KIDNEY STONES

A hard and crystalline material (consisting of minerals and salts), which is formed inside the kidney or in the urinary tract, is referred to as the Kidney Stone. When urine gets concentrated, the minerals present are crystallized and stuck together to form kidney stones. Kidney stones are often called as renal calculi and this condition is known as Nephrolithiasis. If stones are formed in the ureter, i.e., urinary tract, then the condition is termed as Urolithiasis.

Though it is painful to pass the kidney stones via urine, they are usually harmless and do not cause any permanent damage provided they are diagnosed sooner. Treatment for kidney stones depends on their position. Some patients are prescribed pain medication and asked to drink plenty of water to pass the stones. However, for those who have urolithiasis, and suffer from urinary tract infection and some other complications, surgery may be adviced. If one has a tendency to form kidney stones repetitively, a preventive treatment may also be prescribed.

Causes Of Kidney Stones

Kidney stones are formed when there:

  • Are more minerals and salt (crystal-forming substances) than urine can dilute
  • Is a lack of substance that shall prevent crystals from sticking together to form a kidney stone

Types Of Kidney Stone

 It is important to know the type of kidney stones as it will help to find the cause and prevent the recurring instances of kidney stones. Hence, save the kidney stone when you pass and get it analyzed.

Types of stones include:

Calcium Stones

Most of the kidney stones are calcium stones, occuring mostly in the form of calcium oxalate and some times in the form of calcium phosphate. 

Oxalate:

  • Is naturally found in food; some fruits, vegetables, nuts, and chocolate
  • Is released daily by the liver
  • Concentration is increased by certain dietary factors and metabolic disorders
  • Is found more due to consumption of higher doses of vitamin D
  • Is also increased as a result of undergoing an intestinal bypass surgery

 Phosphate concentration is increased:

  • Mostly due to metabolic conditions such as renal tubular acidosis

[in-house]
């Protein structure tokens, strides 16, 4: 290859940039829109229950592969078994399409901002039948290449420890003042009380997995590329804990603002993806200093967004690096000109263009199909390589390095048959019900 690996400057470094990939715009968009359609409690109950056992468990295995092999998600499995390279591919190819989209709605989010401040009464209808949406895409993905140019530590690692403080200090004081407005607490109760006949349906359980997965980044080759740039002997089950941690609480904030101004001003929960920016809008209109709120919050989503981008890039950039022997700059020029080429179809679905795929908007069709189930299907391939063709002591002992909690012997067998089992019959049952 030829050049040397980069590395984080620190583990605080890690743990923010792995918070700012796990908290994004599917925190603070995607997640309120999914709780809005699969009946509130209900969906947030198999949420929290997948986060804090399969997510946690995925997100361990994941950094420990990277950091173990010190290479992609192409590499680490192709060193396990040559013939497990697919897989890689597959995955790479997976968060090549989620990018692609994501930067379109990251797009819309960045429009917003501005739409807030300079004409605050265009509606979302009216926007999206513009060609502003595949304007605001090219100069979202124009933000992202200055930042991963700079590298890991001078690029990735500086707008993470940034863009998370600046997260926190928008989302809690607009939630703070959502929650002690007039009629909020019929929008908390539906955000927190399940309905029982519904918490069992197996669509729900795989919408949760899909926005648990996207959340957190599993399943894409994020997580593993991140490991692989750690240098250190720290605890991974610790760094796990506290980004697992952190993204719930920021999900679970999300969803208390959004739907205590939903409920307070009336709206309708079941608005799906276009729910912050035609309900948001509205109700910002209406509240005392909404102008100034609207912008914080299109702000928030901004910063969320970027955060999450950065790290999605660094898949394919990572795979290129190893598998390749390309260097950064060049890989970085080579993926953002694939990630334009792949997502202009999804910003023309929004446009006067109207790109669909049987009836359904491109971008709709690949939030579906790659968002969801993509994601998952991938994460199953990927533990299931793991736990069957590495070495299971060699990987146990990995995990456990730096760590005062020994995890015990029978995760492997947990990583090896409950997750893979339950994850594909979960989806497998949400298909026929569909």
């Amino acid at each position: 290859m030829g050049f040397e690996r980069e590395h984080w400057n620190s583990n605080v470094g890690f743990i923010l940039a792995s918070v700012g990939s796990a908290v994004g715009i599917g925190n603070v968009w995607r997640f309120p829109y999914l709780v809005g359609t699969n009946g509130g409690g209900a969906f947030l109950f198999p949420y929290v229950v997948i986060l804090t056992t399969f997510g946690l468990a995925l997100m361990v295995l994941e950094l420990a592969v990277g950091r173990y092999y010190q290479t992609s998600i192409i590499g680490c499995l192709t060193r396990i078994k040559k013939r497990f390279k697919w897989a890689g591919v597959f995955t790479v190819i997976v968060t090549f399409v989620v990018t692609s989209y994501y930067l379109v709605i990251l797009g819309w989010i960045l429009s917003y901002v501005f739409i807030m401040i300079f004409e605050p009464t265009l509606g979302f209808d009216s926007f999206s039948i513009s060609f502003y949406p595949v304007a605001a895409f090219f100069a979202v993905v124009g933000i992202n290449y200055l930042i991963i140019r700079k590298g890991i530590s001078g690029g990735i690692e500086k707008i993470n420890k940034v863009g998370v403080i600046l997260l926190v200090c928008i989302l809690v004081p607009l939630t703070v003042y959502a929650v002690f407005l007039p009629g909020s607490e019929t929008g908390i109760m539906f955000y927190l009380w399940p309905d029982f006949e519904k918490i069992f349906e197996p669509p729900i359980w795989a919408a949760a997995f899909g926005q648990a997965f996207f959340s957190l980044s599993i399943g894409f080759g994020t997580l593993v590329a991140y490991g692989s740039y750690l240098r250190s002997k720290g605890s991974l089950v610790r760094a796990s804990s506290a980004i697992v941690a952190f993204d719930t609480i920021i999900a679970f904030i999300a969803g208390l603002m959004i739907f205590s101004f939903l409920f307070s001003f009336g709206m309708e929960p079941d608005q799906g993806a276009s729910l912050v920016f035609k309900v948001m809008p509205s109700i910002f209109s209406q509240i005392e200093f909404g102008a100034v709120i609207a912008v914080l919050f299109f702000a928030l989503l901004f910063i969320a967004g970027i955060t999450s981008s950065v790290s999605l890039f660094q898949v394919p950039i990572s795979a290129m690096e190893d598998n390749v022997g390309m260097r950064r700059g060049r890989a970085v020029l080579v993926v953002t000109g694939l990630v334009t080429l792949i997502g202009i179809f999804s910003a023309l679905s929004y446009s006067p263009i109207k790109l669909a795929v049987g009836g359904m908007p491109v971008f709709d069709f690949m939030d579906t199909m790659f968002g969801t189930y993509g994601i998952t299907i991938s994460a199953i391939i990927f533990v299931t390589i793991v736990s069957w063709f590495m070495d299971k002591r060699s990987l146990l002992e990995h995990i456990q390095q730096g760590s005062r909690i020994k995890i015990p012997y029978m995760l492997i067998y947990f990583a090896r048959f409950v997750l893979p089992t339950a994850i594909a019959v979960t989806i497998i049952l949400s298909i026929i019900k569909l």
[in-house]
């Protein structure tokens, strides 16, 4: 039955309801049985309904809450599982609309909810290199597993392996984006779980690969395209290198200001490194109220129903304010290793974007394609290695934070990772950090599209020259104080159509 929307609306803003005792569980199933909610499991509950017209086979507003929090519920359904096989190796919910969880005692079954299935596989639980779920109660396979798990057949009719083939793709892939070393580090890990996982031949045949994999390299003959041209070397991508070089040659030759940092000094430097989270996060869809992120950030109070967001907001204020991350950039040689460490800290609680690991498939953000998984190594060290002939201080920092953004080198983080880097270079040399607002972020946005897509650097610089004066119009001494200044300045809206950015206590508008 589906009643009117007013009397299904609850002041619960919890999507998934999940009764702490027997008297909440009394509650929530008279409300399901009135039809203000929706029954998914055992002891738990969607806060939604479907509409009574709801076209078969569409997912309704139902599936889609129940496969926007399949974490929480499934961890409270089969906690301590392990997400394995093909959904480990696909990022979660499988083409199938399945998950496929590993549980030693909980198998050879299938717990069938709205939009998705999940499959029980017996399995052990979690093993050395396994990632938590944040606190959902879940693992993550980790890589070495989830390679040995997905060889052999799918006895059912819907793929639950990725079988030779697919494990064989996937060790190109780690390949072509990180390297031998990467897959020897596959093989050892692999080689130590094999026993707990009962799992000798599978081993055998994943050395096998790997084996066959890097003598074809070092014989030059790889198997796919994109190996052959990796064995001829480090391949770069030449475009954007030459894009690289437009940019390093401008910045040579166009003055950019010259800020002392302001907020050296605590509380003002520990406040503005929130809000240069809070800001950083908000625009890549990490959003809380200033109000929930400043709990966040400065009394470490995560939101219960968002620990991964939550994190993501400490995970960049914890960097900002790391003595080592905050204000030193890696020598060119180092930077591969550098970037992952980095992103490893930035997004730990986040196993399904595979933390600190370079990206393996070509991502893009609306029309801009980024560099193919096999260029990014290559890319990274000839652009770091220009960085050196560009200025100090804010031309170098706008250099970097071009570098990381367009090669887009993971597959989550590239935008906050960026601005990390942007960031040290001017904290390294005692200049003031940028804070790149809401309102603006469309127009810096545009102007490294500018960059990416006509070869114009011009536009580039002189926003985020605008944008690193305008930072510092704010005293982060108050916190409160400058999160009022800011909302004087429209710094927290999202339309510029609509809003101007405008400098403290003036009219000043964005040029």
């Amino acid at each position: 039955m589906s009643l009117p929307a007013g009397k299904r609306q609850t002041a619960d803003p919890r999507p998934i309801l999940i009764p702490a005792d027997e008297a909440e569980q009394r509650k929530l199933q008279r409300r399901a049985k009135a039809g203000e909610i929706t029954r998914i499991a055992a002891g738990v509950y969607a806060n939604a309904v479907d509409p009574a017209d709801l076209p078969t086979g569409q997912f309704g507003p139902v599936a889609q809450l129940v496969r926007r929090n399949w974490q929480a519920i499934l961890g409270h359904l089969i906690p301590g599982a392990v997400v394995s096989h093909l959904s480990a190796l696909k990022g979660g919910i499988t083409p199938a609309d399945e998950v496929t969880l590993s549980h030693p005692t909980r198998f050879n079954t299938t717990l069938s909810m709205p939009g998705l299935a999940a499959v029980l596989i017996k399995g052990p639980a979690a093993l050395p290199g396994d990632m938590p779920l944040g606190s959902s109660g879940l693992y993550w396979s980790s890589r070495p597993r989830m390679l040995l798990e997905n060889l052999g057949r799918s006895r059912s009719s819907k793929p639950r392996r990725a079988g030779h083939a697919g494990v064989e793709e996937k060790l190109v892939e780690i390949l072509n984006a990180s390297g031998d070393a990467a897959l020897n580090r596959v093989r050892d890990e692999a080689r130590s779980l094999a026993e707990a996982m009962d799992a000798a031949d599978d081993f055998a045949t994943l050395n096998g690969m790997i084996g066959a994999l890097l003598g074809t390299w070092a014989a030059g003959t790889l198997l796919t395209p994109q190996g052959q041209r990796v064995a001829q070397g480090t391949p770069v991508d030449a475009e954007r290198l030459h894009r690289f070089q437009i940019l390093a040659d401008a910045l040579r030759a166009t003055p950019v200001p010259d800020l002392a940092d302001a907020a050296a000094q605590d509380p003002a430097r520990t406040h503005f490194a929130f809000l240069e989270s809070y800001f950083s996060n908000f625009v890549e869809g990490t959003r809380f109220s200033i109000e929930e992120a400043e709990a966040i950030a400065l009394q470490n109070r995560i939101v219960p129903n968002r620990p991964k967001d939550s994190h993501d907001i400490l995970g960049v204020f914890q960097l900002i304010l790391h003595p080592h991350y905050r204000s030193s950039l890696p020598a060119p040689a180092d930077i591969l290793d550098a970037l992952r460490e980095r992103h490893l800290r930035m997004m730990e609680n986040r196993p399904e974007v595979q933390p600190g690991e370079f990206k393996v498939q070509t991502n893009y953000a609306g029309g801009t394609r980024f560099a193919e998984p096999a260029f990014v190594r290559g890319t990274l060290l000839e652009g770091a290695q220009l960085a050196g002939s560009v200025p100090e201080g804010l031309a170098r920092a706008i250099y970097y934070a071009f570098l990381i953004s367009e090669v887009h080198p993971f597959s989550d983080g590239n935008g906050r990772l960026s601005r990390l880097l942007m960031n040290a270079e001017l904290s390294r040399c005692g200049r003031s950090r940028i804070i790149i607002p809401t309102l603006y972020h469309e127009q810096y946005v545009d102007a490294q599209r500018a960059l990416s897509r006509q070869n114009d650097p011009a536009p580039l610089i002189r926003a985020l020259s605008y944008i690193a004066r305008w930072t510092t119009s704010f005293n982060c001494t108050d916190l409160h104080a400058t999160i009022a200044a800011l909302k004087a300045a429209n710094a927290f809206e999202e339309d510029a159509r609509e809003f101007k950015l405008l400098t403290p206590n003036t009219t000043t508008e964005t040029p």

• Also because of migraine headaches
  • Due to seizure medications such as topiramate

Struvite Stones

An infection like the urinary track infection, results in struvite stones. These stones are comparitively large in size and they grow quickly. Most of the patients do not experience any symptoms at all.

Uric Acid Stones

Uric acid stones have multiple associated causes; the more common causes are:

  • Not drinking adequate fluids
  • Loosing too much fluids
  • Following a high protein diet
  • Having a gout
  • Genetic factors

Cystine Stones

People who have a hereditary disorder of excreting excess of cystinuria, an amino acid, tend to form cysteine stones.

Risk Factors Of Kidney Stones

Though kidney stones may occur to anyone, certain factors make some people more susceptible to have a kidney stone. Risk factors that may cause kidney stones are:

Gender

 Men are more prone to have urinary tract stones than women.

Age

 People whose age falls between 20 and 40 years are more prone to multiple occurrences of kidney stones.

Family And Personal History

 People are more prone to have kidney stones, if:

  • Their family members have had kidney stones
  • They themselves have kidney stones previously

Dehydration

People tend to have kidney stones if they tend to dehydrate often. They may dehydrate due to:

  • Not drinking adequate water on a daily basis
  • Living in warm climates
  • Sweating a lot

Certain Diets

Following certain diet regimens and consuming certain types of food regularly increase the risk of having kidney stones. Diets that increase kidney stone threat are:

  • High sodium diet
  • High protein diet
  • High sugar diet

Being Obese